A True Light
A True Light
14 Do everything without complaining or arguing ,15 so that you may become blameless and pure, children of God without fault in a crooked and depraved generation, in which you shine like stars in the universe 16 as you hold out the word of life—in order that I may boast on the day of Christ that I did not run or labor for nothing.
Philippians 2:14-16 (NIV)
The Church shines like stars in a dark universe. Her very nature demands that it be clearly seen. She should be eminently conspicuous to the world around her. Never meant to be an unnoticed or quiet institution, she is to radiate godliness to the surrounding culture.
Paul exhorted the Church to emulate the humble attitude of her Lord. He described first-century society as “crooked and depraved” (cf. Phil. 3:18-19). Recognizing that the Church cannot escape being surrounded by evil, she has an obligation to remain distinct from it. Faultless and irreproachable behavior should mark the conduct of Church members (cf. Matt. 5:16 and 1 Pet. 2:11-12). This way of life was intended to bring about a certain result. The world could not help but notice the difference. True Christians conspicuously “shine like stars in the universe.” Their conduct validates their message.
The Church’s ability to hold out the word of life, in all its manifold glory, requires she remain noticeably different from the world. The drastic contrast between the Church and the world gives her the right to speak the word of life. Should the Church lose that distinction, she forfeits her right to speak at all, and the world will have no reason to look or listen to her words.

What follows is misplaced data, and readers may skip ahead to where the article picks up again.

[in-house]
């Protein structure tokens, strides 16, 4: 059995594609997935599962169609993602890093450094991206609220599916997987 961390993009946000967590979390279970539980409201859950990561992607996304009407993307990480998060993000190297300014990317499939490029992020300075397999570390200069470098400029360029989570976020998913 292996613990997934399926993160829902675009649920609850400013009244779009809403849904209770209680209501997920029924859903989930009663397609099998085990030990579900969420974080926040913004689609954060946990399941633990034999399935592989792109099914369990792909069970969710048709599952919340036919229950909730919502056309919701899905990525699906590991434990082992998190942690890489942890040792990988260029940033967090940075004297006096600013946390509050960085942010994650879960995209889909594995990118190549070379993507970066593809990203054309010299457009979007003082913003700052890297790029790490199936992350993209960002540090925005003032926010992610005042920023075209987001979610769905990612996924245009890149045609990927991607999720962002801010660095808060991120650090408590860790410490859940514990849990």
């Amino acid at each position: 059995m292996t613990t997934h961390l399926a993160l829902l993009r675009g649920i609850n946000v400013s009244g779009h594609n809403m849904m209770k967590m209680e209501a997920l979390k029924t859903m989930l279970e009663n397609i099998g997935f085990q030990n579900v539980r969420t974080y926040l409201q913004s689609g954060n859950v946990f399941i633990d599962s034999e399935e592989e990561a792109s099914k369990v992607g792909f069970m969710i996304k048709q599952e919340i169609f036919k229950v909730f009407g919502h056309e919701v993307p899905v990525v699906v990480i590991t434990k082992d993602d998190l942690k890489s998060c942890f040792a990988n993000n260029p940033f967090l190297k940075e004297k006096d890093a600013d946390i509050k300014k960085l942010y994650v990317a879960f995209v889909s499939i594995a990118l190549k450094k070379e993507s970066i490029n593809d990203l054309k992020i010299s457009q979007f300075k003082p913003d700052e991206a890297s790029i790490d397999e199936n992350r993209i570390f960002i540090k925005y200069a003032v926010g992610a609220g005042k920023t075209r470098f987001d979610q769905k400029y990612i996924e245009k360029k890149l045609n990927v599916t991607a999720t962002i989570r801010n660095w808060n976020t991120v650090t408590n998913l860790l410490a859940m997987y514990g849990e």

When Christians display a contentious spirit, their attitudes ill befit the gospel. Some believers, mirroring the world, develop an entitlement mentality and demand that others in the Church meet their needs, pay their bills, or resolve their self-incurred crises. Their unsettled disposition takes the form of perennial complaint, which is, perhaps, one of the easiest of worldly sins to copy. Meekness, on the other hand, is a rare public virtue.
Church leaders must re-draw the line that has been blurred between the Church and the world. Surrounded by a crooked and depraved generation, the Church bears the obligation to guard her purity and call the world to repent and believe the gospel.